Spiritual advance was possible for the Thessalonians only after they first “welcomed the message” preached by the missionaries (“words,” v. 5, and “message,” v. 6, are both from logos, GK 3364). Even after their conversion, their response to the message was just as enthusiastic, though this response entailed “much tribulation” (NASB; NIV, “severe suffering”). “Tribulation” (thlipsis, GK 2568) plays a large part in these letters (1 Th 1:6; 3:3–4, 7; 2 Th 1:4, 6–7) because persecution was so common (Ac 17:5–9) and grew so intense as to be comparable to the bitter opposition by the Jews against the Lord Jesus and the Judean church (1 Th 2:14–16). There was no extreme to which Christ’s enemies would not go in making life miserable for Christians. Yet instead of misery the Thessalonians displayed the “joy of the Holy Spirit (NASB; NIV, “joy given by the Holy Spirit”). Such a response defies natural explanation. The same One who gave Paul and his companions power for proclaiming the gospel (v. 5) lived within those who received the gospel and transformed them with joy.
1:6. Jesus showed Paul how to live, and even personally instructed him (Gal. 1:12). Paul lived, led, and taught by the example he had received from Christ. In the same manner, the people Paul taught along the way—those in the churches he planted—got their signals from him. He became the model to others, just as Christ was the model to him.
In their letter to the Thessalonians Paul, Silas, and Timothy appealed to the Thessalonians memory, drawing them back to the lifestyle of the three men when they lived in Thessalonica: You know how we lived among you for your sake. You became imitators of us and of the Lord. This pattern forms a great circle of discipleship and leadership which still applies today.
Leaders and teachers in the church are to follow Christ; those in the leader’s care follow after his example; they, in turn, become models of Christlikeness to people outside the church. It was the manner of Christ in Paul, Silas, and Timothy which helped inspire the Thessalonians to follow Christ.
It is a reminder to all of us that it is the image of Jesus in us—the way we model him—that attracts people to become like Christ.
Furthermore, the Thessalonians followed Paul and Christ with determination, in spite of severe suffering. Paul and Silas’s stay in Thessalonica was shorter than planned due to a riot which the Jews staged (Acts 17:5–10). Friends were arrested, the community shouted accusations, government officials became uneasy, and Paul and Silas escaped to the neighboring town of Berea under cover of darkness. With this background, the church in Thessalonica undoubtedly suffered under suspicion and community unrest. But the Holy Spirit gave them the joy and ability to receive the full message of Christ and to follow him.
Suffering and joy are almost always linked. It is the confirmation of John 15:18–21, that those who follow Christ will suffer as Christ did. As Paul later wrote in his letter to the Philippians, there is fellowship in suffering for Christ, a fellowship with Christ himself (Phil. 3:10). This brings a joy sustained by the Holy Spirit.
1:6 Thus Paul could say, “You became followers of us and of the Lord.” One would have expected him to say “of the Lord and of us,” mentioning the Lord first. But here he is giving the order of their experience. Their first introduction to the Lord Jesus was in the life of the apostle.
It is sobering to think that people are supposed to be able to see Christ in us. We should be able to say with Paul, “Imitate me, just as I also imitate Christ” (1 Cor. 11:1).
Notice that they received the word with affliction and joy. This is how they had imitated the Lord and the apostles. Externally there was affliction; internally there was joy. It is an unusual combination! For the man of the world, it is impossible to experience joy and affliction simultaneously; to him, sorrow is the opposite of joy. The Christian has a joy of the Holy Spirit that is independent of circumstances; to him, the opposite of joy is sin.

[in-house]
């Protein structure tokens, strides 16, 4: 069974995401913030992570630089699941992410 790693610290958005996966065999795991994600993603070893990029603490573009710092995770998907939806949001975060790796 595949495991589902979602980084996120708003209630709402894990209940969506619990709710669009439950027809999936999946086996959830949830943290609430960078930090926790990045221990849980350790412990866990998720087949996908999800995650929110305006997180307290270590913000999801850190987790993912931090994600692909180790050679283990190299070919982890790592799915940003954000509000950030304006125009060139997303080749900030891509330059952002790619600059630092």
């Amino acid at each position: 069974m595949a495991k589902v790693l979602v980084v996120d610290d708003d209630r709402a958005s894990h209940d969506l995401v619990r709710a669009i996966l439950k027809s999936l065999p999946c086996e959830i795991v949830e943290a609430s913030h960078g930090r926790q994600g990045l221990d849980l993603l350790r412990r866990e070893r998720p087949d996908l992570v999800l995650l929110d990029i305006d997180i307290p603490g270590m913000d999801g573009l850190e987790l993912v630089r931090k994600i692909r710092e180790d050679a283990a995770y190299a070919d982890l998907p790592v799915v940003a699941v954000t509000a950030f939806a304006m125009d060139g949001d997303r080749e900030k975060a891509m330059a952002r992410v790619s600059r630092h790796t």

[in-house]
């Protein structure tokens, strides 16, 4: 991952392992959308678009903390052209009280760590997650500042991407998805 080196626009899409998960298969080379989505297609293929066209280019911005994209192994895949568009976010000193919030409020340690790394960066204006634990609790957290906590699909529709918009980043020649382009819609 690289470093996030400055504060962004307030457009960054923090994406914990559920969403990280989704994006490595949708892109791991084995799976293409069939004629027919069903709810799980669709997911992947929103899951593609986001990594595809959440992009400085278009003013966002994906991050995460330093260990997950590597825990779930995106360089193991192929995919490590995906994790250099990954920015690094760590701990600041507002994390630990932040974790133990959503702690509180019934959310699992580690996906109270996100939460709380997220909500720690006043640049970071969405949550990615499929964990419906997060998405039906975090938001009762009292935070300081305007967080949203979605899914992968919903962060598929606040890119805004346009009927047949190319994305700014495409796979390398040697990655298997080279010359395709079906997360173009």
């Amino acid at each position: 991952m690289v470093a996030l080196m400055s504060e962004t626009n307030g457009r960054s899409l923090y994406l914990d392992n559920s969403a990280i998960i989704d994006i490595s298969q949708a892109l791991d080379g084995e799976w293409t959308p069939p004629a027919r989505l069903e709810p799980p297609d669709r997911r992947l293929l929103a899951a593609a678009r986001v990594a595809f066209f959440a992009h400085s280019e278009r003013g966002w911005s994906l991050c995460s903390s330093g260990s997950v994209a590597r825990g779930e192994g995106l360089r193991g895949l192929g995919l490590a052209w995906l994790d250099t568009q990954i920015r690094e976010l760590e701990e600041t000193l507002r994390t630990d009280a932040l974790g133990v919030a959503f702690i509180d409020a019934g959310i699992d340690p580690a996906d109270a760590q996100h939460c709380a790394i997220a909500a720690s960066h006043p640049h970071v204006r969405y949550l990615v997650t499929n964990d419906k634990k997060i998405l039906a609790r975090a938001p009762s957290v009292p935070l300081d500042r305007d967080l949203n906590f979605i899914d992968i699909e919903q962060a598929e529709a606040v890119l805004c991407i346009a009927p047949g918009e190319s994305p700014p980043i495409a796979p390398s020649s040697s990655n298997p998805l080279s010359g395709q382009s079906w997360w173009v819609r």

The affliction they endured was the persecution which followed their conversion.
1:6 followers of us and the Lord: Everyone needs teachers, especially new converts. At times, Paul encouraged new believers to imitate him (1 Cor. 11:1) as he was imitating Christ. All the writers of the NT lead their readers back to the footprints of Christ as shown in the Gospels (Phil. 2:5; Heb. 12:2; 1 Pet. 2:21; 1 John 2:6). This should be our goal also, to lead others to Christ by our own virtuous example. As we focus on Jesus, we will reflect His image to others (2 Cor. 3:18). Having received is not the usual word for reception, but a word expressing a warm welcome. The Thessalonians seized the gospel with joy, even if it meant facing persecution.
1:6. The outstanding fruit of faith in the gospel was the Thessalonians’ change of behavior. They became imitators of their spiritual parents, the missionaries. This is normal Christian experience. But they also went on to imitate the Lord. This too is natural, and the order is true to life as well. A new Christian first looks to other believers as his pattern, but then as he matures he realizes that Jesus Christ is his best “model” (cf. 1 Peter 2:21).
Despite severe suffering the Thessalonians welcomed the message. The Jews among them must have felt the hatred of their unbelieving brothers in the flesh who, as has been pointed out, were especially antagonistic to the gospel in that city. The Gentile converts must have had to swim against the swift current of paganism that flowed like a torrent through the conduit of commercial Thessalonica. And the city’s chief men’s wives, who had become Christians, had to go home to unbelieving husbands who would not have appreciated their newly sensitized consciences. Yet in spite of trials without, the Thessalonian believers possessed joy within, the joy of sins forgiven. It is interesting that Christians who have tribulations in their daily walks often seem to have greater joy in the Lord than those who live in more comfortable spiritual climates. A Christian’s joy should be determined not by his circumstances but by his relationship with Christ. This was true of the Thessalonians. The source of their joy was the indwelling Holy Spirit.
 MacArthur, J. F., Jr. (2002). 1 & 2 Thessalonians (pp. 23–25). Chicago: Moody Press.
 Thomas, R. L. (2006). 1 Thessalonians. In T. Longman III & D. E. Garland (Eds.), The Expositor’s Bible Commentary: Ephesians–Philemon (Revised Edition) (Vol. 12, p. 381). Grand Rapids, MI: Zondervan.
 Larson, K. (2000). I & II Thessalonians, I & II Timothy, Titus, Philemon (Vol. 9, p. 9). Nashville, TN: Broadman & Holman Publishers.
 MacDonald, W. (1995). Believer’s Bible Commentary: Old and New Testaments. (A. Farstad, Ed.) (p. 2024). Nashville: Thomas Nelson.
 Radmacher, E. D., Allen, R. B., & House, H. W. (1999). Nelson’s new illustrated Bible commentary (p. 1573). Nashville: T. Nelson Publishers.
 Constable, T. L. (1985). 1 Thessalonians. In J. F. Walvoord & R. B. Zuck (Eds.), The Bible Knowledge Commentary: An Exposition of the Scriptures (Vol. 2, p. 692). Wheaton, IL: Victor Books.